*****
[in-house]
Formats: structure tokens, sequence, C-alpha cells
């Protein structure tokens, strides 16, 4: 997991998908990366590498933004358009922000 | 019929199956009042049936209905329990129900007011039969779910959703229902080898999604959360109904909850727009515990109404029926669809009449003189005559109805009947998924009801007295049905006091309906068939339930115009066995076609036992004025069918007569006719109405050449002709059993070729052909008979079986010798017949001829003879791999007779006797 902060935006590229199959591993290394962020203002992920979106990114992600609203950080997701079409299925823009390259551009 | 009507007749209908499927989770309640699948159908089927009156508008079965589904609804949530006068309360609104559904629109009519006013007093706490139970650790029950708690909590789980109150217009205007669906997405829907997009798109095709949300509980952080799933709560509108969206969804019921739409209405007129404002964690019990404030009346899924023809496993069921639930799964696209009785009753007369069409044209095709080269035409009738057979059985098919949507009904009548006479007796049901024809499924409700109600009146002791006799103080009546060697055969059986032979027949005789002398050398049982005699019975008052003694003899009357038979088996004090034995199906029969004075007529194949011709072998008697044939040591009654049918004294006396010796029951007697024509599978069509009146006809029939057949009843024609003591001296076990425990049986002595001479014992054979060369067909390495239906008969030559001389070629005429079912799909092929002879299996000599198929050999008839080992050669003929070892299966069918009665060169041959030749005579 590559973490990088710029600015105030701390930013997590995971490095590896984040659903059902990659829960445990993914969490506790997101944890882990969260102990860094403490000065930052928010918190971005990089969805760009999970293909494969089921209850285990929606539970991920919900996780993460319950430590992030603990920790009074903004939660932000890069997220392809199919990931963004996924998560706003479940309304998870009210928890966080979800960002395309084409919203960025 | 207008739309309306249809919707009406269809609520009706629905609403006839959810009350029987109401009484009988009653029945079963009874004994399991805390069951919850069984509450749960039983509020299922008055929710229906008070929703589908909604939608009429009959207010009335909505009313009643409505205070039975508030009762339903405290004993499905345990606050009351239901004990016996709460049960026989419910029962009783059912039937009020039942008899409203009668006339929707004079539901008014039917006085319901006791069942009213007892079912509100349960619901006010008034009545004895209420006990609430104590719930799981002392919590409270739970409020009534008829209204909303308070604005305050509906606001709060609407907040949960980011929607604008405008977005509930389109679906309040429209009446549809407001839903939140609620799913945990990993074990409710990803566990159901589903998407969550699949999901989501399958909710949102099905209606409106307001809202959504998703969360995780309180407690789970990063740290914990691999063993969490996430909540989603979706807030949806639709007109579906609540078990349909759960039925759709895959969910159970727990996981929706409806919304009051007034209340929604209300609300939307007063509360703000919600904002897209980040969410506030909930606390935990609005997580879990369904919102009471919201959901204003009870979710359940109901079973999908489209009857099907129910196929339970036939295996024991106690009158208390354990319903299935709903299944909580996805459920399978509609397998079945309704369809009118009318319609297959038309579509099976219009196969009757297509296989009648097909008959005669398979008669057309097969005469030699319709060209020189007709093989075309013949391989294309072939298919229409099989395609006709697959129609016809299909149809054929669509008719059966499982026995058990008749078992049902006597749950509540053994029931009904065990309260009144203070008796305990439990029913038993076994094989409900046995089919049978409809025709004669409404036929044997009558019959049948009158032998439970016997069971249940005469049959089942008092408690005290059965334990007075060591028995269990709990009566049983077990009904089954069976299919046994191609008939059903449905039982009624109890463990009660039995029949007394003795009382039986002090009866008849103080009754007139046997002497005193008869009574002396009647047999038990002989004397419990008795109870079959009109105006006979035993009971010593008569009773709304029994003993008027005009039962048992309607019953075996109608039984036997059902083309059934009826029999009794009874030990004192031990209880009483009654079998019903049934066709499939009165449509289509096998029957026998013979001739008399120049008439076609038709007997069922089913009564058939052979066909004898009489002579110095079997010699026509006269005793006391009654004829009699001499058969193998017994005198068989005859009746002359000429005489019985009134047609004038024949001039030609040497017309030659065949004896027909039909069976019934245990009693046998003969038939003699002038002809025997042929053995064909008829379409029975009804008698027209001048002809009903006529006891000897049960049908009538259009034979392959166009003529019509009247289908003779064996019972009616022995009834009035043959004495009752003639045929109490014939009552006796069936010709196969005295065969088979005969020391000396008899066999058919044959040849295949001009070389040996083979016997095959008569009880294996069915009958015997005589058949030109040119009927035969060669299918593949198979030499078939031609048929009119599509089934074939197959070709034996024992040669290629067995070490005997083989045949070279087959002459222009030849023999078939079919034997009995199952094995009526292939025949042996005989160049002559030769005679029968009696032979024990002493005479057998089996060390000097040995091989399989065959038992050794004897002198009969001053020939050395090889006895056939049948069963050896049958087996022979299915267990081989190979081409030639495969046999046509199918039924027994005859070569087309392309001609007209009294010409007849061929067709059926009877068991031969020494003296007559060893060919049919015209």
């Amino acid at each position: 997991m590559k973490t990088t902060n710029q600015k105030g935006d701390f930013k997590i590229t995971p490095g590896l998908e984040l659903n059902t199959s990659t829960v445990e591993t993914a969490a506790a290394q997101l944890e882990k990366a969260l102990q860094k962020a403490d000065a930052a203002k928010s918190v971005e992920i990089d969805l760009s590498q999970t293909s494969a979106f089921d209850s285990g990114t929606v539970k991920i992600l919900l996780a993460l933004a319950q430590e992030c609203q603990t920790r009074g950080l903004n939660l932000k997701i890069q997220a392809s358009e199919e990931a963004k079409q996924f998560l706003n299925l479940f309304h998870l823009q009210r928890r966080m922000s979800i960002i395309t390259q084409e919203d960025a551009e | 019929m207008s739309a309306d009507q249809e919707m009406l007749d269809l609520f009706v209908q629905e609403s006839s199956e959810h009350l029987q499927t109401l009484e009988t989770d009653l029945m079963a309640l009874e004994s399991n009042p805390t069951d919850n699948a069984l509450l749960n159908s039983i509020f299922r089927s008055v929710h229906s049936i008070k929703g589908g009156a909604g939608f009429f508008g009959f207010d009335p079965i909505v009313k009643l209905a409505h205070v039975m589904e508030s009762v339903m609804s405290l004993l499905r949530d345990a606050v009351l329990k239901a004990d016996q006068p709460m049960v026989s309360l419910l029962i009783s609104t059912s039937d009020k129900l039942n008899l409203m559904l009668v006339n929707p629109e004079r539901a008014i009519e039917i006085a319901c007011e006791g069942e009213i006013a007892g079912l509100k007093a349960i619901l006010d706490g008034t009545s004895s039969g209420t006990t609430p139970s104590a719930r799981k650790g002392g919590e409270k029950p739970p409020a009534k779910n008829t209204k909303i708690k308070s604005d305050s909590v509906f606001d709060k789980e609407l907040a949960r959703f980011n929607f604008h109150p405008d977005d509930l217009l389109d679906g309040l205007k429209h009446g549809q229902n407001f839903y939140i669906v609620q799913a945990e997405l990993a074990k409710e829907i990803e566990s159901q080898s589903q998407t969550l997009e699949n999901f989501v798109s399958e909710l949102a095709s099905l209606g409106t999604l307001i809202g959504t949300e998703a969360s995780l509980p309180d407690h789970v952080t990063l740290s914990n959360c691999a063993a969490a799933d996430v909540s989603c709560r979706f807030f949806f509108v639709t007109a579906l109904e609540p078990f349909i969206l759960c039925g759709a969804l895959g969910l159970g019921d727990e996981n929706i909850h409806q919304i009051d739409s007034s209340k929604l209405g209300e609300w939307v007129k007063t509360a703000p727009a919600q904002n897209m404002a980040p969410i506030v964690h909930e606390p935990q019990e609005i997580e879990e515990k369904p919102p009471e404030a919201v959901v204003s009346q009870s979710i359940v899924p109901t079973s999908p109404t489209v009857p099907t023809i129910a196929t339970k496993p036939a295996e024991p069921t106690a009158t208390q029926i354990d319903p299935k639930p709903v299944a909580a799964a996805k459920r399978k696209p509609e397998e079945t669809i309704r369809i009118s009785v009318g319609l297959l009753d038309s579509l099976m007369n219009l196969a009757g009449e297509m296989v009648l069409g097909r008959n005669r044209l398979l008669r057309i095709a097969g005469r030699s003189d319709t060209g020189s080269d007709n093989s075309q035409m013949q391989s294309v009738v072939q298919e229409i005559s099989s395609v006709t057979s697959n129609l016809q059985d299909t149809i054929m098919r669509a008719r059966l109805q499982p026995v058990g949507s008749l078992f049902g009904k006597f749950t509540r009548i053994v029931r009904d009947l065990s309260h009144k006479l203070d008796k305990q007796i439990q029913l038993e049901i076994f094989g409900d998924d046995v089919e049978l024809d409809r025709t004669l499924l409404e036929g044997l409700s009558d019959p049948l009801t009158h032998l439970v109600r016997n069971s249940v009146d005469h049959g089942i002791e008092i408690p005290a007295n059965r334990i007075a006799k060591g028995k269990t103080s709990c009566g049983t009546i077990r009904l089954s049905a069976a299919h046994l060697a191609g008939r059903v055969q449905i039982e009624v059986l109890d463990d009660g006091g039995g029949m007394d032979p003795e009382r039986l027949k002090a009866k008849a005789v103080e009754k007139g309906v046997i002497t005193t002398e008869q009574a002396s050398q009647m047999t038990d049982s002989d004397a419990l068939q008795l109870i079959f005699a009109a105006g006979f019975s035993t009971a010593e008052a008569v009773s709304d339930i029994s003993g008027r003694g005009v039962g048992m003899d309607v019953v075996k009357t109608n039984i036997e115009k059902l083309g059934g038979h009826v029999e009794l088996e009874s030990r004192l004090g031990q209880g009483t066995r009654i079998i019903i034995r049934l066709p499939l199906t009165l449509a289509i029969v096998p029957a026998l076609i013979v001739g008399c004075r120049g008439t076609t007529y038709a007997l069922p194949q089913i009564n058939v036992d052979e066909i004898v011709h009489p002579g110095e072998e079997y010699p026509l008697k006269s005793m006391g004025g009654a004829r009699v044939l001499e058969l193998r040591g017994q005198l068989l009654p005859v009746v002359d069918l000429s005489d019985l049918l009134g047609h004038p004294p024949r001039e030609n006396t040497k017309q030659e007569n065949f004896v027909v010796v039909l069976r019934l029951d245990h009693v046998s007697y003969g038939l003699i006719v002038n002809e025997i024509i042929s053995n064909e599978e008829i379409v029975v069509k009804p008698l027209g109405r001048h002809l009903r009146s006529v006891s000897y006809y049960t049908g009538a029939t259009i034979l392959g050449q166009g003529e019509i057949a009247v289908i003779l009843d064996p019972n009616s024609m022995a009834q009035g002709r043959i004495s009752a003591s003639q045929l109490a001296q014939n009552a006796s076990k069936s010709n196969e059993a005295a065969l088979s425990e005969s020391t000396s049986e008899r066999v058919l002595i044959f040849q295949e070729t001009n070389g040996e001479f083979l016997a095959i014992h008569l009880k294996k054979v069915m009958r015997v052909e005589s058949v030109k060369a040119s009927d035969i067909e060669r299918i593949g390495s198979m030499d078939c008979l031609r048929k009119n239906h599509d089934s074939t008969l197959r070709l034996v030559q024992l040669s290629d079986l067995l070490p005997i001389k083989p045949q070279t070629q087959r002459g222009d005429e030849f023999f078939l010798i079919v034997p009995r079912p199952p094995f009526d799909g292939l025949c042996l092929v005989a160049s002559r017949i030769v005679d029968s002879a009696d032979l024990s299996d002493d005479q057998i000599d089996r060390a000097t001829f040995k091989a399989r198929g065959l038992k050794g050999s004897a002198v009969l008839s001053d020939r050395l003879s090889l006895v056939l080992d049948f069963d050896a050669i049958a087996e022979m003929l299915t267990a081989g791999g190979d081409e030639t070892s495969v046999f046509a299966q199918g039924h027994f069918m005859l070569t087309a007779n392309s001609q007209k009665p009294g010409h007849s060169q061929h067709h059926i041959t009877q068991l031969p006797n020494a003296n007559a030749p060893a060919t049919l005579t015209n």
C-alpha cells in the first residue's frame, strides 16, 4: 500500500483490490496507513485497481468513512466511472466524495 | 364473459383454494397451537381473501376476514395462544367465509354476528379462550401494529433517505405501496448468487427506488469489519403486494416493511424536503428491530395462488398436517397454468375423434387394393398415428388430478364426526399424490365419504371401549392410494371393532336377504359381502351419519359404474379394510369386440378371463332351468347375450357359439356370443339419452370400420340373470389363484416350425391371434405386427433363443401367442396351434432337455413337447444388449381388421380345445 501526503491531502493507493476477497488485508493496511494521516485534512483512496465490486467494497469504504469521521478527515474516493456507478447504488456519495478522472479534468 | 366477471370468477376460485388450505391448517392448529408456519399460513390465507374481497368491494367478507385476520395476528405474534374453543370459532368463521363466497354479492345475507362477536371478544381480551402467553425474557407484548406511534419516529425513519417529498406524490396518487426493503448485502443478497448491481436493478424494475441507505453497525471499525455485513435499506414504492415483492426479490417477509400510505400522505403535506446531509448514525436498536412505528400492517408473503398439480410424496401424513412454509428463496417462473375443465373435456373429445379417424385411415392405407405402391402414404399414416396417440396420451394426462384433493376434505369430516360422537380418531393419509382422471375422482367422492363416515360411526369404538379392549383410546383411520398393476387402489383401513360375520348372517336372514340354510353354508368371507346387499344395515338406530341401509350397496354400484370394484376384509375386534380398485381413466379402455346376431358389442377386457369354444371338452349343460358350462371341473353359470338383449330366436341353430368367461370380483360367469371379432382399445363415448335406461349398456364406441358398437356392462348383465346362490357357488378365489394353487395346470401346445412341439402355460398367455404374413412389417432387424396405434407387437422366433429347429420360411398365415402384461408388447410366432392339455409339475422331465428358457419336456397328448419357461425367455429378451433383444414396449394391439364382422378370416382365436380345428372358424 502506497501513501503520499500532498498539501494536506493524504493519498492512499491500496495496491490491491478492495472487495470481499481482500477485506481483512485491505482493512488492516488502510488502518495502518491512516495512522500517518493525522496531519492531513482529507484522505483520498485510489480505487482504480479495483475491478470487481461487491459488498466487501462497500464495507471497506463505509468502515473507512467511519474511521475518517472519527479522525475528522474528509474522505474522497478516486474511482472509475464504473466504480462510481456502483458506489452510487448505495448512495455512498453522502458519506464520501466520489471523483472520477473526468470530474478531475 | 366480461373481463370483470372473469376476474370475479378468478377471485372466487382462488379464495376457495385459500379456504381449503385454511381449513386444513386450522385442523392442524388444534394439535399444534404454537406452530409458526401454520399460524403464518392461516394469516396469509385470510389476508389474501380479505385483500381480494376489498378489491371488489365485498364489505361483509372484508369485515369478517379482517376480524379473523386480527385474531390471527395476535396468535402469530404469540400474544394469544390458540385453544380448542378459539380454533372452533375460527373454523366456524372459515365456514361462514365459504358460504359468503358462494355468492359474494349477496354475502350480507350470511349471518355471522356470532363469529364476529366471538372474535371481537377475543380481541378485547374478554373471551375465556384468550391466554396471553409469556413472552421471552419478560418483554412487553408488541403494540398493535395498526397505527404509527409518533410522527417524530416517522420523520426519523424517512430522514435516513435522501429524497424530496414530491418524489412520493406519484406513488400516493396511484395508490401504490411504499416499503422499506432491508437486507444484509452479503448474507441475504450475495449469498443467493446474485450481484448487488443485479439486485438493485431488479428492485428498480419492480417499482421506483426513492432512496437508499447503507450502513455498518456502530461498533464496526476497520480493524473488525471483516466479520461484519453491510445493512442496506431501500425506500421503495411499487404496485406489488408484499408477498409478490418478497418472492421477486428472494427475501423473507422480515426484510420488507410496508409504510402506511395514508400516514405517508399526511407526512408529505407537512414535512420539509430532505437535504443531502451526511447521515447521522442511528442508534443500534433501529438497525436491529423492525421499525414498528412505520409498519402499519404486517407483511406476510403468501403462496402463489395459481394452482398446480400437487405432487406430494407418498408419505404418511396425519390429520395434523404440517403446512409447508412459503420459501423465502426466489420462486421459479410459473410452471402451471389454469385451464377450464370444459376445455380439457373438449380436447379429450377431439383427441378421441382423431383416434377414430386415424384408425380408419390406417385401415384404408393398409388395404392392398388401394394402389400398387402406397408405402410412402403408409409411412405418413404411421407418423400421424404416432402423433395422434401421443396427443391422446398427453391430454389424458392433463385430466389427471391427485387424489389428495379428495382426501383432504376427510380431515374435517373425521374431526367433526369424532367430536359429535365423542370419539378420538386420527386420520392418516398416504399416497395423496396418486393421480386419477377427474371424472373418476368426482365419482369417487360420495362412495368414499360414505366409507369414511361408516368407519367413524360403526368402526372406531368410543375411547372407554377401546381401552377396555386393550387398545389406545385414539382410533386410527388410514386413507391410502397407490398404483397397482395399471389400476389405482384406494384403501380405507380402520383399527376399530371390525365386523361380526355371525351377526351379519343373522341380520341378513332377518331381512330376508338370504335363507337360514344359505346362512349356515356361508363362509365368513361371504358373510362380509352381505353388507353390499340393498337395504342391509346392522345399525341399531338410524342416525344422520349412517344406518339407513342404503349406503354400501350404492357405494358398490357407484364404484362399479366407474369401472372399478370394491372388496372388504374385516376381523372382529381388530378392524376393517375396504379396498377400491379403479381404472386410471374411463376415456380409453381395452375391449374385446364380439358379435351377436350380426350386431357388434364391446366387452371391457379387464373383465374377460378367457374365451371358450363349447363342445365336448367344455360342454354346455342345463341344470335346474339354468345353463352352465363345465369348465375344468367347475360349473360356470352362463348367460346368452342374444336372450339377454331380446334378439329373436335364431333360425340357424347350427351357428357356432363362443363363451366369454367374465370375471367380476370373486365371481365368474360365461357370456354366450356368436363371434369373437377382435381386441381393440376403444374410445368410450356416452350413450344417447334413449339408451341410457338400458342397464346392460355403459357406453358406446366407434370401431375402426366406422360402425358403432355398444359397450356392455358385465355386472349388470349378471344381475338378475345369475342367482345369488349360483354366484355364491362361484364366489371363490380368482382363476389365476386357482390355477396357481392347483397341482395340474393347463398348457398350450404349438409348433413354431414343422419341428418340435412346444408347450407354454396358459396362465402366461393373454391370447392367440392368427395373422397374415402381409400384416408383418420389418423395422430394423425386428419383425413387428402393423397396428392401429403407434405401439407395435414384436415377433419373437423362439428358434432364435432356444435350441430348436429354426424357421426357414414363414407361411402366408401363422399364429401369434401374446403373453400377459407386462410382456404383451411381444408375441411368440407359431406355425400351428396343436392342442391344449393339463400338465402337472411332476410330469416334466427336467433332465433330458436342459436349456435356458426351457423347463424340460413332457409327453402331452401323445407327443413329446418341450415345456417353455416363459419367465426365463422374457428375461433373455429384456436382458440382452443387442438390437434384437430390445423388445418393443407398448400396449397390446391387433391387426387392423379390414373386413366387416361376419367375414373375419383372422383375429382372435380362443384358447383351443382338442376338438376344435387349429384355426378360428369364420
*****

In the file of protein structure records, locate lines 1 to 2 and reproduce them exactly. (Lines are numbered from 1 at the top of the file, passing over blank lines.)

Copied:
[in-house]
Formats: structure tokens, sequence, C-alpha cells